Joe Maddon channeled the patriots of 1776 on Independence Day and resisted the Pirates' reckless pitching style. (Credit: Charles LeClaire-USA TODAY Sports)
Joe Maddon channeled the patriots of 1776 on Independence Day and resisted the Pirates' reckless pitching style. (Credit: Charles LeClaire-USA TODAY Sports)

WATCH: Highlights from Cubs' Fourth of July destruction of Pirates


by - Senior Writer -

PITTSBURGH — The contest at PNC Park between the Chicago Cubs (46-42) and the Pittsburgh Pirates (42-44) on Independence Day served as a revolutionary war of sorts between the National League Central foes. Cubs manager Joe Maddon declared his independence by resisting the taxation without representation that came in the form of his players having to deal with a multitude of high, inside pitches without so much as a warning being issued to Pirates starting pitcher Jordan Lyles.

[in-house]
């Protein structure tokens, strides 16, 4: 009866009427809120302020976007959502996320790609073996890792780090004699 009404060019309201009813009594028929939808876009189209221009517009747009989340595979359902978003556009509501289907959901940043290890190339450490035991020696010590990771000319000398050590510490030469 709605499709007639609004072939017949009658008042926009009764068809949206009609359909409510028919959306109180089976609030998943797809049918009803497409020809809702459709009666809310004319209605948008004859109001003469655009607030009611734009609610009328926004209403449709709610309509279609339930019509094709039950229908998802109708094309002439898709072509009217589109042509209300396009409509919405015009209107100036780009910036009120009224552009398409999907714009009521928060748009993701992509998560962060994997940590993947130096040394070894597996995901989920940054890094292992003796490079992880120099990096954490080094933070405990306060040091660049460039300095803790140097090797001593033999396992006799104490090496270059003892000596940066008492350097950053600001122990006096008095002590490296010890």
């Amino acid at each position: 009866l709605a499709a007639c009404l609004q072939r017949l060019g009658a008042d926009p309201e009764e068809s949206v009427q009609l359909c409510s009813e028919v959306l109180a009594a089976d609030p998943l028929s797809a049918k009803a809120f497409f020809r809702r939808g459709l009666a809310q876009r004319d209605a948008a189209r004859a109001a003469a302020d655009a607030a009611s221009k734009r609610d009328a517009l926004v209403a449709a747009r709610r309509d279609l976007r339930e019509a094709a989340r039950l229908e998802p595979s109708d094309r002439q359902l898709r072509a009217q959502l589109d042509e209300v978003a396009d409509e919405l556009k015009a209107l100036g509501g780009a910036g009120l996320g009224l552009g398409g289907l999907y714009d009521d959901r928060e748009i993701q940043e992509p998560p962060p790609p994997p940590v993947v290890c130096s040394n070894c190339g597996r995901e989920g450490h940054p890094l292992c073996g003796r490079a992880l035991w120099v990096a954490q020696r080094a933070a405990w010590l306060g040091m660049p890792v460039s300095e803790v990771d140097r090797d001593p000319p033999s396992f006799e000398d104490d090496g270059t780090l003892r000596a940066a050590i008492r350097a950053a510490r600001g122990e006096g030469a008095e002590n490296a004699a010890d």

Maddon was ejected for shouting at home-plate umpire Joe West and Pirates skipper Clint Hurdle about Lyles' reliance on pitches that were up and in, and, following the ejection, Maddon stormed after Hurdle, who chirped at Maddon from the Pirates' dugout. Restrained by West and Cubs slugger Kris Bryant, Maddon was held back from going after Hurdle, but his ejection did not hold the Cubs back whatsoever. Outscoring the Buccos 7-0 the rest of the way, the Cubs, who racked up 10 extra-base hits on Thursday afternoon, obliterated the Pirates in an 11-3 victory that finished off a 4-game series.

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